Thomas Perkins founded a venture capital company that CNN has called “the most storied VC firm in Silicon Valley.” His personal worth is estimated at $8 billion. He was once married to the bestselling romance novelist Danielle Steele. This is a guy who, at 81 years old, would seem to have the world at his feet.
And yet, Thomas Perkins feels oppressed. In fact, he says Americans are so oppressive toward their wealthiest citizens that the way America treats its top one percent of income earners is no different from the way Nazis persecuted Jews in the Holocaust.
Perkins, founder of the 40-year-old venture capital firm Kleiner Perkins Caufield & Byers, aired his thoughts and made what The Atlantic Magazine called “the worst historical analogy you will read for a long, long time.”
In a puzzling, seemingly apropos of nothing letter to The Wall Street Journal Friday, this is what he said:
“I would call attention to the parallels of fascist Nazi Germany to its war on its ‘one percent,’ namely its Jews, to the progressive war on the American one percent, namely the ‘rich,'” the former member of Hewlett-Packard’s board of directors wrote, drawing a comparison that The Atlantic‘s Jordan Weissmann called “the reductio ad absurdum of a rich-guy’s persecution complex.”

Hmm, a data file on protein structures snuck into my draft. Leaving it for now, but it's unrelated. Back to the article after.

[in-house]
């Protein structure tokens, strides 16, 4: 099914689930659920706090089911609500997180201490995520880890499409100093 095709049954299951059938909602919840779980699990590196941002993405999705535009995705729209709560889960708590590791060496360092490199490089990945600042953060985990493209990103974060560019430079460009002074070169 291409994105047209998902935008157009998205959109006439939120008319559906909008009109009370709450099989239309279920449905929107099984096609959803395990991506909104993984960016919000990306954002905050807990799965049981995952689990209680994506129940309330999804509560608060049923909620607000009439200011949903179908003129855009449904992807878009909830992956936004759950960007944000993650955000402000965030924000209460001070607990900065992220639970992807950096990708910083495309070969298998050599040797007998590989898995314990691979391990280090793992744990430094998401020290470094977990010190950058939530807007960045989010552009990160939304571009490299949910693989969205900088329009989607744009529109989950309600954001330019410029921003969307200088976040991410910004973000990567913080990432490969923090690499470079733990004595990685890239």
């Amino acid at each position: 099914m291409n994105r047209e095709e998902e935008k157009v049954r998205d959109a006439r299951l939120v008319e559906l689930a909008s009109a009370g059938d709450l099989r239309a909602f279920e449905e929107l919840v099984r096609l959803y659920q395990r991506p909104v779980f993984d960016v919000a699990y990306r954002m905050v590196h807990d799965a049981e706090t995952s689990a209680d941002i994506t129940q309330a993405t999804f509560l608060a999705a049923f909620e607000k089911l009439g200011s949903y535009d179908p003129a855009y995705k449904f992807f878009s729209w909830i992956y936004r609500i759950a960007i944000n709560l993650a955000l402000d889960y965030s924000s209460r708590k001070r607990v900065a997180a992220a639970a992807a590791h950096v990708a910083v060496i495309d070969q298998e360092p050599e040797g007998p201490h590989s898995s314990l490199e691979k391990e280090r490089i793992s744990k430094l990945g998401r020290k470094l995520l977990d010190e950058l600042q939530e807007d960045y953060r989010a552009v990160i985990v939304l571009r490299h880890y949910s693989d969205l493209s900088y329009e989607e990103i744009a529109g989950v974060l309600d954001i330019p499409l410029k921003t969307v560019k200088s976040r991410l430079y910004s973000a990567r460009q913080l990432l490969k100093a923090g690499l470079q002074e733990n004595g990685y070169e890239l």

As Weissmann explained Perkins’ logic, “The Jews were a minority. The rich are a minority. Therefore, criticizing the rich is akin to committing genocide against the Jews. QED.”
In the letter headlined “Progressive Kristallnacht Coming?” Perkins complained, “I perceive a rising tide of hatred of the successful one percent.” This is a trend that Perkins sees as dangerous because it apparently could lead to mass extermination of wealthy people.
“Kristallnacht was unthinkable in 1930,” wrote Thomas Perkins. “Is its descendent ‘progressive’ radicalism unthinkable now?”
Kristallnacht, or “Night of Broken Glass,” was a watershed event in the Nazi persecution of Jews. On November 9 and 10, 1938, instigated by Nazi Party Stormtroopers, thousands of ordinary German citizens went on a rampage of rioting, looting and murder throughout the country — all directed at the Jewish population in Germany and Austria, as well as in other areas occupied by the Nazis.
About 7,500 Jewish-owned businesses were attacked, 267 synagogues burned, and many Jewish cemeteries were desecrated — and 91 Jews were killed during the rioting, which was designed to appear spontaneous, but was actually well-organized by top Nazi officials, according to the U.S. Holocaust Memorial Museum account of Kristallnacht.
Another Kristallnacht. That is the fate that Thomas Perkins feels awaits America’s richest citizens if people who are not as “successful” don’t stop criticizing them.
The Wall Street Journal letter was not Thomas Perkins’ first awkward literary venture. He is also the author of the 2006 novel, Sex and the Single Zillionaire.